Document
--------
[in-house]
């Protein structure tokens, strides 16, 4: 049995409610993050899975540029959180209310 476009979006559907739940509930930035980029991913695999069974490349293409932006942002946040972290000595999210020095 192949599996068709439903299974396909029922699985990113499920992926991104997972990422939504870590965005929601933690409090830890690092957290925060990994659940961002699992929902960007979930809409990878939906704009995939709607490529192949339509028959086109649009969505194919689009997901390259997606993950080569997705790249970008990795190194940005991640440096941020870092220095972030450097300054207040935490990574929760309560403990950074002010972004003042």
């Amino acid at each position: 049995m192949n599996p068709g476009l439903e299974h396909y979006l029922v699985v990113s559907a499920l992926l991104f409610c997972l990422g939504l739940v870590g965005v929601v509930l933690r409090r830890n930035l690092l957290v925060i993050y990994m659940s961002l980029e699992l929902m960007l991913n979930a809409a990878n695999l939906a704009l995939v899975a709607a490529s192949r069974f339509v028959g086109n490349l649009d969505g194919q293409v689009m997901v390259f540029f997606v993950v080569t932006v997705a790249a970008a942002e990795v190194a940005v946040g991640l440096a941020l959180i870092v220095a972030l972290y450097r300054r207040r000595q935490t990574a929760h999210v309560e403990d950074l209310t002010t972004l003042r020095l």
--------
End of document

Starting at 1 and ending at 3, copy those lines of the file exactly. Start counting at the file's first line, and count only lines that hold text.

[in-house]
């Protein structure tokens, strides 16, 4: 049995409610993050899975540029959180209310 476009979006559907739940509930930035980029991913695999069974490349293409932006942002946040972290000595999210020095 192949599996068709439903299974396909029922699985990113499920992926991104997972990422939504870590965005929601933690409090830890690092957290925060990994659940961002699992929902960007979930809409990878939906704009995939709607490529192949339509028959086109649009969505194919689009997901390259997606993950080569997705790249970008990795190194940005991640440096941020870092220095972030450097300054207040935490990574929760309560403990950074002010972004003042």
């Amino acid at each position: 049995m192949n599996p068709g476009l439903e299974h396909y979006l029922v699985v990113s559907a499920l992926l991104f409610c997972l990422g939504l739940v870590g965005v929601v509930l933690r409090r830890n930035l690092l957290v925060i993050y990994m659940s961002l980029e699992l929902m960007l991913n979930a809409a990878n695999l939906a704009l995939v899975a709607a490529s192949r069974f339509v028959g086109n490349l649009d969505g194919q293409v689009m997901v390259f540029f997606v993950v080569t932006v997705a790249a970008a942002e990795v190194a940005v946040g991640l440096a941020l959180i870092v220095a972030l972290y450097r300054r207040r000595q935490t990574a929760h999210v309560e403990d950074l209310t002010t972004l003042r020095l």